While Buenos Aires is the most attractive market for new health care infrastructure projects, it is in the provinces that investment is most needed. One way the government is hoping to achieve this is by attracting new public-private partnerships (PPPs). In November 2017 President Mauricio Macri announced that new hospital projects would be part of government plans to attract $26.5bn worth of PPPs by 2022, with an expected 60 projects likely to go out to tender, although exact details of projects in the health sector had not been released as of August 2018.

Pharmaceuticals & Devices

The depreciation of the Argentine peso in recent years has led to a reduction in the size of the local pharmaceuticals market in dollar terms, despite its continued growth. In 2013 the Economist Intelligence Unit estimated the market to be worth $6.6bn. However, data from the National Institute of Statistics and Censuses registered total drugs sales at AR97.3bn ($5bn) in 2017, up 26.9% from the previous year. Pharmaceutical products must receive a licence from regulatory body the National Association of Medicines, Foods and Medical Technology, a process that can take between six and 24 months, according to the US International Trade Administration.

Imported goods from outside regional trading bloc Mercosur are subject to an average tariff of 14%. By comparison, the medical devices market is dominated by imports, which make up approximately three quarters of the $820m market, reaching $568m in 2015.

High-end products are most in-demand, and the US supplies over a quarter of imported medical devices, although Brazilian manufacturers, benefitting from tariff-less trade also present strong competition for Argentina. Between 2014 and 2016 the strongest growth in demand, in value terms, came from massage and respiration equipment, which increased 9%; CT scanners and X-ray machines, up 3%; and orthopaedic related equipment, which rose 1.5%.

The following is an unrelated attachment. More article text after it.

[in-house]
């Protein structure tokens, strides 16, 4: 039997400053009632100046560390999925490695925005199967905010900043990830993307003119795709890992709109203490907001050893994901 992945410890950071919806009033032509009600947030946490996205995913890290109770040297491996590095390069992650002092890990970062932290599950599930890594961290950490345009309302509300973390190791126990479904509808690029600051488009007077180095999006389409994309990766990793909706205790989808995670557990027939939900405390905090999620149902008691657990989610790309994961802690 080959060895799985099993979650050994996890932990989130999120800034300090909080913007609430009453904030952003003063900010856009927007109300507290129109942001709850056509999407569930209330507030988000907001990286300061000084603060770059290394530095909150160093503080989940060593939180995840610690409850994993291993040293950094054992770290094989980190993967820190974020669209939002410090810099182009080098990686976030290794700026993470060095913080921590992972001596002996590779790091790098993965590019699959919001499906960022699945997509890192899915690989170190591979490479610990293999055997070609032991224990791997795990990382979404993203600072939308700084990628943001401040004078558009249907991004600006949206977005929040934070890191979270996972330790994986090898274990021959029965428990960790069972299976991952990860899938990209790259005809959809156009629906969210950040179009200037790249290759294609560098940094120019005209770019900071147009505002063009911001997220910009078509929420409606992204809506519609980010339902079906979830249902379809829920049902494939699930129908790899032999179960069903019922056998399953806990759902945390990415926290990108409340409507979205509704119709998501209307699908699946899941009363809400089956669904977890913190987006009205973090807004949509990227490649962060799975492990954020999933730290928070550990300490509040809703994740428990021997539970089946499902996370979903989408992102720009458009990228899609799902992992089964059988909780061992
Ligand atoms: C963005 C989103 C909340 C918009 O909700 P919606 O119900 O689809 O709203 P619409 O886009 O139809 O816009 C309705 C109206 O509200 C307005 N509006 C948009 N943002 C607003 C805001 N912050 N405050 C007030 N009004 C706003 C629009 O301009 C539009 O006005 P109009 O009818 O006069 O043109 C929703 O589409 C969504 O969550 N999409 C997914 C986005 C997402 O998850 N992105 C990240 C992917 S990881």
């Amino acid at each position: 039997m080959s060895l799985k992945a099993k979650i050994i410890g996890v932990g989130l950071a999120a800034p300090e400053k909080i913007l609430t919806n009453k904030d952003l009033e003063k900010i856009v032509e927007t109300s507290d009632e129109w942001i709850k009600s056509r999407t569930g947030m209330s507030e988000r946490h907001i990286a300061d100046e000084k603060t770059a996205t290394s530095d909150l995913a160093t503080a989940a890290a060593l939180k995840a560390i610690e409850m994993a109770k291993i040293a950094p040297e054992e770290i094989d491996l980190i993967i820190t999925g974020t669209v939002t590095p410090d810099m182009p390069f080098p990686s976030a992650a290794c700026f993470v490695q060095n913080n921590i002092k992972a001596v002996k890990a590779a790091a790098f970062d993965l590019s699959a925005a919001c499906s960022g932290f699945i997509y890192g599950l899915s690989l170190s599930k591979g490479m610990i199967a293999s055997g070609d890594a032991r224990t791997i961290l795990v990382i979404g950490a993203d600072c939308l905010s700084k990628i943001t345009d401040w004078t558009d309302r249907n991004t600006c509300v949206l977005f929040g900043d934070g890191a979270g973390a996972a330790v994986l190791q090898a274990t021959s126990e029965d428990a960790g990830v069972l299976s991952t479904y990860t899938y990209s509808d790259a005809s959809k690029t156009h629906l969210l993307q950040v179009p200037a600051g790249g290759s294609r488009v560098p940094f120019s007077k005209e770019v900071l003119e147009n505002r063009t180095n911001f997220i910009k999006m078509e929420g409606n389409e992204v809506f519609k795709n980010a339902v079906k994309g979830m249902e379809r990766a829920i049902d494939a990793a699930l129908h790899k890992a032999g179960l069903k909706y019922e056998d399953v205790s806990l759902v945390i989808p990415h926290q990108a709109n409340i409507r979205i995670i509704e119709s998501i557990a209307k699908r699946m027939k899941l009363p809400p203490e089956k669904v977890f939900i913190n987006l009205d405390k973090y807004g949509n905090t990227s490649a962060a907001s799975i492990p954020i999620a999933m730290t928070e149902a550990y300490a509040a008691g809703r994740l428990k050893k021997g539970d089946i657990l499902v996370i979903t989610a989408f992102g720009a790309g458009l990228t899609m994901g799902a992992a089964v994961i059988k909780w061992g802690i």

Both the biggest challenges and opportunities for the sector come in the field of innovation, however. In May 2012 new intellectual property legislation was introduced with the effect of rejecting patents for products that made only marginal improvements on existing drugs. In the late 2000s pharmaceutical companies considered Argentina an attractive market for product development, but the 2012 legislation made it difficult for new drugs to pass the criteria for a patent. In order to allow innovative technologies to be developed more freely, the government may need to ease the regulatory framework.

That said, the high quality of human resources in Argentina makes the country an ideal base for companies to establish research centres, according to Rodolfo Civale, general manager of GlaxoSmithKline’s Argentina facilities. “Each year the country’s universities graduate thousands of well prepared students in the fields of medicine, pharmacy and life sciences,” he told OBG. “This makes Argentina an ideal base for the development of new pharmaceutical products, undertaking clinical trials for the regional market and innovative growth areas such as biotechnology.”


With the introduction of the PUS, President Macri’s government has gone some way to addressing the low-hanging fruit with regard to improving Argentina’s health care system. Inefficiencies and bureaucratic blocks in the sector can be improved by the introduction of new technologies, appointment scheduling systems and the harmonisation of data across the fragmented model.

The unification of health care provision looks set to continue, but the biggest challenge will be to provide quality treatment to provinces in the country’s more remote areas. In parallel, and in order to achieve these objectives, Argentina awaits a single long-term health care development plan, and a PPP framework for new hospitals and clinics in order to attract investors.